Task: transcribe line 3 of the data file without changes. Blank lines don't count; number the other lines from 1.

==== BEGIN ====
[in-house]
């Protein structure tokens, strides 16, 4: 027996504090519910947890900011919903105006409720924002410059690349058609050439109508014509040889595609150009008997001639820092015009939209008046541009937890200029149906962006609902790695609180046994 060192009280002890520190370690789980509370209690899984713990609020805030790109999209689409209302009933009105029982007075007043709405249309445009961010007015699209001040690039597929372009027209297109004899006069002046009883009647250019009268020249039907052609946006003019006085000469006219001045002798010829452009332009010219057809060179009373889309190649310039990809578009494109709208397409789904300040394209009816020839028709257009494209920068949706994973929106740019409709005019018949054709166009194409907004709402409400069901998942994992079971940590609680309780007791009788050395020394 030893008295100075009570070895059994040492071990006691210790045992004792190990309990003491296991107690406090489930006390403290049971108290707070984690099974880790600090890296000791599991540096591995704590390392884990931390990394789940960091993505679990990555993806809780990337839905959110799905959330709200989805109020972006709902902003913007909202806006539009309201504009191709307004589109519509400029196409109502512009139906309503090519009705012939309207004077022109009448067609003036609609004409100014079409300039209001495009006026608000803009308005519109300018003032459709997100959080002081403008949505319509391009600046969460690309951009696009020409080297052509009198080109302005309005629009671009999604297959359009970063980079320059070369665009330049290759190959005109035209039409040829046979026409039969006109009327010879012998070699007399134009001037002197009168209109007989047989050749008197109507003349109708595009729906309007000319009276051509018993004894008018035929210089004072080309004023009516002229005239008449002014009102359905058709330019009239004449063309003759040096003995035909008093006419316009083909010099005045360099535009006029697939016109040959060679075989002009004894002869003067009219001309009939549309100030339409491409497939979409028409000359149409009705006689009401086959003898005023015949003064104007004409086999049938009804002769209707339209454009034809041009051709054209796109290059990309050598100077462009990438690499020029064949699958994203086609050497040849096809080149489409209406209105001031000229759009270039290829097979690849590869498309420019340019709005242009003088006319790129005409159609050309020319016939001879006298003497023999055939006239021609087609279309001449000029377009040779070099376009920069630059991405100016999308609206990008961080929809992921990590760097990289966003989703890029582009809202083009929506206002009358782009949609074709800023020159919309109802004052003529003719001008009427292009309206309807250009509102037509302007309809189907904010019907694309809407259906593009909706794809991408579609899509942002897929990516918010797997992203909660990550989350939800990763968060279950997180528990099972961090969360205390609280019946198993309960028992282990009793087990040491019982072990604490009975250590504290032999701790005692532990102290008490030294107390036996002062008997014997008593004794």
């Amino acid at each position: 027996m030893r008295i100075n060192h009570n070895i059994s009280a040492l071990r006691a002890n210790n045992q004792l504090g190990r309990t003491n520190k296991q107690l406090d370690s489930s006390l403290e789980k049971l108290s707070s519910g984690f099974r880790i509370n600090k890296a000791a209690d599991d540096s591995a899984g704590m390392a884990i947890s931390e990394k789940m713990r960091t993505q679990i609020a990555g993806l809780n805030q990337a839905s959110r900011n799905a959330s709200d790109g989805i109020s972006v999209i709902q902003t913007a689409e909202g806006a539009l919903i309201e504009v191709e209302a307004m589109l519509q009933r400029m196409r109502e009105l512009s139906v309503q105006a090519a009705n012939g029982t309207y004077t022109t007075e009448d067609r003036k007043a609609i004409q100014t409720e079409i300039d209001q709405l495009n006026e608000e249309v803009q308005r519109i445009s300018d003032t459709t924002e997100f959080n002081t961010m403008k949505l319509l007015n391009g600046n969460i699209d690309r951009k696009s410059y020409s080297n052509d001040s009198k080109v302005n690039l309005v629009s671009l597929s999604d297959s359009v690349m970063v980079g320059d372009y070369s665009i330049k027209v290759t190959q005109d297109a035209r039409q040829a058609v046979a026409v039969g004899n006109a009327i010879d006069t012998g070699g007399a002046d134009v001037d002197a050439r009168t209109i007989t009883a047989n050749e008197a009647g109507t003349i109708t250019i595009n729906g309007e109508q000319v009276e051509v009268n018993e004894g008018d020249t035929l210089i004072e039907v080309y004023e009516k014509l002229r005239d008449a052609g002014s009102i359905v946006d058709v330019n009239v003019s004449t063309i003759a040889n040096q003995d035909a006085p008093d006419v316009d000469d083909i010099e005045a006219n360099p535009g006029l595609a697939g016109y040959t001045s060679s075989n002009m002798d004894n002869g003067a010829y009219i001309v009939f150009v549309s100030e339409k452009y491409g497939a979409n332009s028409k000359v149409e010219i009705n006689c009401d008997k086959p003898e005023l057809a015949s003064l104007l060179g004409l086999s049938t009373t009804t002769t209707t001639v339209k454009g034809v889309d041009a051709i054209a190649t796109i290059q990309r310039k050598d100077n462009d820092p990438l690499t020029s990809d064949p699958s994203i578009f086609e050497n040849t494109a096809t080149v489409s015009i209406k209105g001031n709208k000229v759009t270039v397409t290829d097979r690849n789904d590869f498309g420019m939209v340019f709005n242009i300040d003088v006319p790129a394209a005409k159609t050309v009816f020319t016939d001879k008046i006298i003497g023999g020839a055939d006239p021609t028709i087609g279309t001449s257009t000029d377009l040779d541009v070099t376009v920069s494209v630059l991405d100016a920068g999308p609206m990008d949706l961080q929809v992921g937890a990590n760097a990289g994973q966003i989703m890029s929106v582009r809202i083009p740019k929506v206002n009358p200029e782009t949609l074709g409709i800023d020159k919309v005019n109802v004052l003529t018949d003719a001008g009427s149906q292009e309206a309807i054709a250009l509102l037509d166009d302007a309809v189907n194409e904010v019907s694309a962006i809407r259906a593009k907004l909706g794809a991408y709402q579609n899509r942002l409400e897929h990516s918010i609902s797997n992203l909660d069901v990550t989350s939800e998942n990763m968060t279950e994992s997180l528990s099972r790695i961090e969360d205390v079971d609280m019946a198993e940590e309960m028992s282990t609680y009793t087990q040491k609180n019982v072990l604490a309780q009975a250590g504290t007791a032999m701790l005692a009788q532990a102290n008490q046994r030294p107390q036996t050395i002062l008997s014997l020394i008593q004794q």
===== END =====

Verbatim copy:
């Amino acid at each position: 027996m030893r008295i100075n060192h009570n070895i059994s009280a040492l071990r006691a002890n210790n045992q004792l504090g190990r309990t003491n520190k296991q107690l406090d370690s489930s006390l403290e789980k049971l108290s707070s519910g984690f099974r880790i509370n600090k890296a000791a209690d599991d540096s591995a899984g704590m390392a884990i947890s931390e990394k789940m713990r960091t993505q679990i609020a990555g993806l809780n805030q990337a839905s959110r900011n799905a959330s709200d790109g989805i109020s972006v999209i709902q902003t913007a689409e909202g806006a539009l919903i309201e504009v191709e209302a307004m589109l519509q009933r400029m196409r109502e009105l512009s139906v309503q105006a090519a009705n012939g029982t309207y004077t022109t007075e009448d067609r003036k007043a609609i004409q100014t409720e079409i300039d209001q709405l495009n006026e608000e249309v803009q308005r519109i445009s300018d003032t459709t924002e997100f959080n002081t961010m403008k949505l319509l007015n391009g600046n969460i699209d690309r951009k696009s410059y020409s080297n052509d001040s009198k080109v302005n690039l309005v629009s671009l597929s999604d297959s359009v690349m970063v980079g320059d372009y070369s665009i330049k027209v290759t190959q005109d297109a035209r039409q040829a058609v046979a026409v039969g004899n006109a009327i010879d006069t012998g070699g007399a002046d134009v001037d002197a050439r009168t209109i007989t009883a047989n050749e008197a009647g109507t003349i109708t250019i595009n729906g309007e109508q000319v009276e051509v009268n018993e004894g008018d020249t035929l210089i004072e039907v080309y004023e009516k014509l002229r005239d008449a052609g002014s009102i359905v946006d058709v330019n009239v003019s004449t063309i003759a040889n040096q003995d035909a006085p008093d006419v316009d000469d083909i010099e005045a006219n360099p535009g006029l595609a697939g016109y040959t001045s060679s075989n002009m002798d004894n002869g003067a010829y009219i001309v009939f150009v549309s100030e339409k452009y491409g497939a979409n332009s028409k000359v149409e010219i009705n006689c009401d008997k086959p003898e005023l057809a015949s003064l104007l060179g004409l086999s049938t009373t009804t002769t209707t001639v339209k454009g034809v889309d041009a051709i054209a190649t796109i290059q990309r310039k050598d100077n462009d820092p990438l690499t020029s990809d064949p699958s994203i578009f086609e050497n040849t494109a096809t080149v489409s015009i209406k209105g001031n709208k000229v759009t270039v397409t290829d097979r690849n789904d590869f498309g420019m939209v340019f709005n242009i300040d003088v006319p790129a394209a005409k159609t050309v009816f020319t016939d001879k008046i006298i003497g023999g020839a055939d006239p021609t028709i087609g279309t001449s257009t000029d377009l040779d541009v070099t376009v920069s494209v630059l991405d100016a920068g999308p609206m990008d949706l961080q929809v992921g937890a990590n760097a990289g994973q966003i989703m890029s929106v582009r809202i083009p740019k929506v206002n009358p200029e782009t949609l074709g409709i800023d020159k919309v005019n109802v004052l003529t018949d003719a001008g009427s149906q292009e309206a309807i054709a250009l509102l037509d166009d302007a309809v189907n194409e904010v019907s694309a962006i809407r259906a593009k907004l909706g794809a991408y709402q579609n899509r942002l409400e897929h990516s918010i609902s797997n992203l909660d069901v990550t989350s939800e998942n990763m968060t279950e994992s997180l528990s099972r790695i961090e969360d205390v079971d609280m019946a198993e940590e309960m028992s282990t609680y009793t087990q040491k609180n019982v072990l604490a309780q009975a250590g504290t007791a032999m701790l005692a009788q532990a102290n008490q046994r030294p107390q036996t050395i002062l008997s014997l020394i008593q004794q």